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Psychometric properties of the Arabic version of the Activities-Specific Balance Confidence (ABC) scale in ambulatory, community-dwelling, elderly people

Authors Elboim–Gabyzon M, Agmon M, Azaiza F

Received 15 November 2018

Accepted for publication 9 February 2019

Published 18 June 2019 Volume 2019:14 Pages 1075—1084


Checked for plagiarism Yes

Review by Single anonymous peer review

Peer reviewer comments 2

Editor who approved publication: Dr Richard Walker

Michal Elboim–Gabyzon,1 Maayan Agmon,2 Faisal Azaiza3

1Physical Therapy Department, Faculty of Social Welfare and Health Sciences, University of Haifa, Haifa, Israel; 2Department of Nursing, Faculty of Social Welfare and Health Sciences, University of Haifa, Haifa, Israel; 3School of Social Work, Faculty of Social Welfare and Health Sciences, University of Haifa, Haifa, Israel

Background: Fear of falling (FOF) is common among elderly individuals and can appear independently of a previous fall. FOF can start a vicious cycle by leading to a sedentary lifestyle and further FOF, with negative physical and mental consequences. The Activities-Specific Balance Confidence (ABC) scale is a popular, theoretically based, reliable and valid tool designed to assess FOF in ambulatory, community-dwelling, elderly people. A balance confidence measurement tool for Arabic-speaking ambulatory, community-dwelling, elderly individuals is lacking. The objective of the present study was to translate and culturally adapt the ABC to Arabic and to determine its psychometric properties in ambulatory, community-dwelling elderly people.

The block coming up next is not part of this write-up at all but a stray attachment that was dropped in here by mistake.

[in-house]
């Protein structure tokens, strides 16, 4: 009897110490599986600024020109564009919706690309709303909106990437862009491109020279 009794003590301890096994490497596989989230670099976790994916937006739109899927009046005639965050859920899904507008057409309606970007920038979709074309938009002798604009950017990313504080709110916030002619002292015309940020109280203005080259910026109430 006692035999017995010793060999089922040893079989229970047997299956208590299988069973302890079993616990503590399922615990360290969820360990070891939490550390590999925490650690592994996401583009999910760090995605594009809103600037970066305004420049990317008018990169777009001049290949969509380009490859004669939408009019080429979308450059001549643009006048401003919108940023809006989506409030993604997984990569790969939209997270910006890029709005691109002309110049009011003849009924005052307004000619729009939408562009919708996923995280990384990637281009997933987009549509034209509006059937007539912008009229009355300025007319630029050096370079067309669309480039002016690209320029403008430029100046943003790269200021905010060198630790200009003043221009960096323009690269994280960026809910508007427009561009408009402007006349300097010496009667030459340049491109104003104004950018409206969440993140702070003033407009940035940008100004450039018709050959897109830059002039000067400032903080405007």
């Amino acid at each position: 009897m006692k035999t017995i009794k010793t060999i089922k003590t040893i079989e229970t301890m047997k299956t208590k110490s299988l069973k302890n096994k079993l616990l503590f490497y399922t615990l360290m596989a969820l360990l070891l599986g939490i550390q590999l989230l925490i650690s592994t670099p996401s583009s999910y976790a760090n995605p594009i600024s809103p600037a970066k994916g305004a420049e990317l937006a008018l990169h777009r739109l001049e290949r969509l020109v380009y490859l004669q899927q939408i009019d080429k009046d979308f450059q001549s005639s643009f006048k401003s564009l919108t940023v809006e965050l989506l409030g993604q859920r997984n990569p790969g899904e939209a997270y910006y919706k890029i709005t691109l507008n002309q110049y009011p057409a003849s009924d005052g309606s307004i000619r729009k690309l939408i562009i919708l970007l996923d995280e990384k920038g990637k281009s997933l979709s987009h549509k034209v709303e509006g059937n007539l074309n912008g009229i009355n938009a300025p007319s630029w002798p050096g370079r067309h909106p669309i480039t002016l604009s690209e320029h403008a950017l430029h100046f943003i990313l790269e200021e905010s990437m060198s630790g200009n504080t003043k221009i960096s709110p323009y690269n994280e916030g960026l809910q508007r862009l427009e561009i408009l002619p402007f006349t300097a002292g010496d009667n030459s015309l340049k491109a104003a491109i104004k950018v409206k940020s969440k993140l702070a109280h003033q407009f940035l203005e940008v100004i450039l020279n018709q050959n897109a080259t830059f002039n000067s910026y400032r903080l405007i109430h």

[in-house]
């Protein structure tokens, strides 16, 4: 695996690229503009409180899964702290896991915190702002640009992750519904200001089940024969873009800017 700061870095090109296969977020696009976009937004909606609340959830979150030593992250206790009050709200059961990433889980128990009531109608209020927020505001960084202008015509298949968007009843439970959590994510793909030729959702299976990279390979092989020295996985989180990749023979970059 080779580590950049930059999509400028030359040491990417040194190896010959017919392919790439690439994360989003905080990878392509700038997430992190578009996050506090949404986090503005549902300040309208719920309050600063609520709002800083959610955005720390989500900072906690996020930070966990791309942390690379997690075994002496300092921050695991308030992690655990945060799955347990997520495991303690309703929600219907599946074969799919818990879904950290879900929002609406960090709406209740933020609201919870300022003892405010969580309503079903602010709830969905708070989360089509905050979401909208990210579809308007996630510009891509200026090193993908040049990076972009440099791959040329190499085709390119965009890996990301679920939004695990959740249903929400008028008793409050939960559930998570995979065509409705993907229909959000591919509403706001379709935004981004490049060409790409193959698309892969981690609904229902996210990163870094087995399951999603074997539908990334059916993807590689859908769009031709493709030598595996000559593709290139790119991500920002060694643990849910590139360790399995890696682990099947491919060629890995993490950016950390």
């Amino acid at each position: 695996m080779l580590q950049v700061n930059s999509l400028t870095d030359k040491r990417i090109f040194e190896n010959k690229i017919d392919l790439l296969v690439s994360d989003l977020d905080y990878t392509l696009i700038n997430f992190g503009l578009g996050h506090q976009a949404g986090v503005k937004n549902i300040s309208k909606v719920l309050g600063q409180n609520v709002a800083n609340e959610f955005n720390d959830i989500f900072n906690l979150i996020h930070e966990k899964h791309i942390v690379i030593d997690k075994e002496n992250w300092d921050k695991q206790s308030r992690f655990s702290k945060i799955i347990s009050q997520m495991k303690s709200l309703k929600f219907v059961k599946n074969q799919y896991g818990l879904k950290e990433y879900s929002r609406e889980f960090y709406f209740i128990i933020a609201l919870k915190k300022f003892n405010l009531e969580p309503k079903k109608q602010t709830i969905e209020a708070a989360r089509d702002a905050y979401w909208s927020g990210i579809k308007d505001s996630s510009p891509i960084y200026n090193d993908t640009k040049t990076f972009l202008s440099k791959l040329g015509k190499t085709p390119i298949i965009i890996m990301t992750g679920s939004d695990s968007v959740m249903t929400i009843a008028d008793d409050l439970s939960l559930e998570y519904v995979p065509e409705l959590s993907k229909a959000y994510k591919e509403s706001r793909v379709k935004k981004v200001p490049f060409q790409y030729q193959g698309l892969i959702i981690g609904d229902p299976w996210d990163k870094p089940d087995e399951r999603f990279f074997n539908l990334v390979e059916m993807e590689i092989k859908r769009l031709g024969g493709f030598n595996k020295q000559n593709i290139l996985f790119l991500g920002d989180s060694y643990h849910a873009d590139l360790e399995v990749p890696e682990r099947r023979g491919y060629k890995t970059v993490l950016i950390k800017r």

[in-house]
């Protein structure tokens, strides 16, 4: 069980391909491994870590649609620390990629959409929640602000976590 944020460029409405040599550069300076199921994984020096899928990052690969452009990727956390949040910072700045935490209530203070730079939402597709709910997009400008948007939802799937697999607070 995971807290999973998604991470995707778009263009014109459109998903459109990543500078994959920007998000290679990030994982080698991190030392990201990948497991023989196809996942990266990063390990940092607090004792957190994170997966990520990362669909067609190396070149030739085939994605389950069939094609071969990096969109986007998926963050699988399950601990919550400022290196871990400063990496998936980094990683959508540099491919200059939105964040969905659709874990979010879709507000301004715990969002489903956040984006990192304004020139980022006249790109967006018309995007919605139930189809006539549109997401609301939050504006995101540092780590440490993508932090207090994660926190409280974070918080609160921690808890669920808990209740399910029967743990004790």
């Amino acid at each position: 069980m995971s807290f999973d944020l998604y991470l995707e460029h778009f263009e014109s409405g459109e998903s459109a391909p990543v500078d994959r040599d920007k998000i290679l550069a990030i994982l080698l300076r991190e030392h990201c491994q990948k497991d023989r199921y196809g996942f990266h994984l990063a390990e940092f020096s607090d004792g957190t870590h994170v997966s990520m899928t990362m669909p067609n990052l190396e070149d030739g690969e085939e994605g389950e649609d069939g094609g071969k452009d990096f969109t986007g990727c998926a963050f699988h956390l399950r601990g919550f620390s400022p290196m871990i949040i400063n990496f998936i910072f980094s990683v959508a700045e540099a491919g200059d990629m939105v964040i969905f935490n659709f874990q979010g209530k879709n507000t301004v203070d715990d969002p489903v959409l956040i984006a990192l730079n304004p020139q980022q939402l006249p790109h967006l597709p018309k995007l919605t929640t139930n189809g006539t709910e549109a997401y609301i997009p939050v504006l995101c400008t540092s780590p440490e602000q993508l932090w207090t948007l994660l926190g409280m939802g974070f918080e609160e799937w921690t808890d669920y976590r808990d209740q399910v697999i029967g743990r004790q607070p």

Materials and methods: This two-stage exploratory study included a forward and backward translation process and the administration of the Arabic ABC (A-ABC) via face-to-face interviews. In addition, performance-based clinical measures of balance were assessed, and two self-report physical function and disability questionnaires were administered. The study included 60 volunteers (34 women), with a mean age of 74.1±6.23 years, recruited from the Arab population of northern Israel. To determined test–retest reliability, the questionnaire was re-administered to 40 of the 60 participants twice at a 6–8-day interval.
Results: One of the 16 A-ABC scale items was modified to adjust for local climate. The main results included high internal consistency (Cronbach’s α=0.97), good to excellent structural coherence (corrected item-total correlation: 0.77–0.92); excellent test–retest reliability (ICC=0.98, confidence interval =0.08−3.05); low standard error of measure and low smallest real difference (3.5% and 9.64%, respectively); strong-to-moderate correlations with performance-based clinical measures of balance and self-report physical function and disability questionnaires; and a ceiling effect. A significant difference between genders and between fallers and non-fallers was demonstrated.
Conclusions: The A-ABC demonstrated excellent psychometric properties in elderly, Arabic-speaking, independently living individuals and can be used as a balance confidence measurement tool in research and clinical settings.

Keywords: reliability, validity, Arabic, balance confidence, elderly

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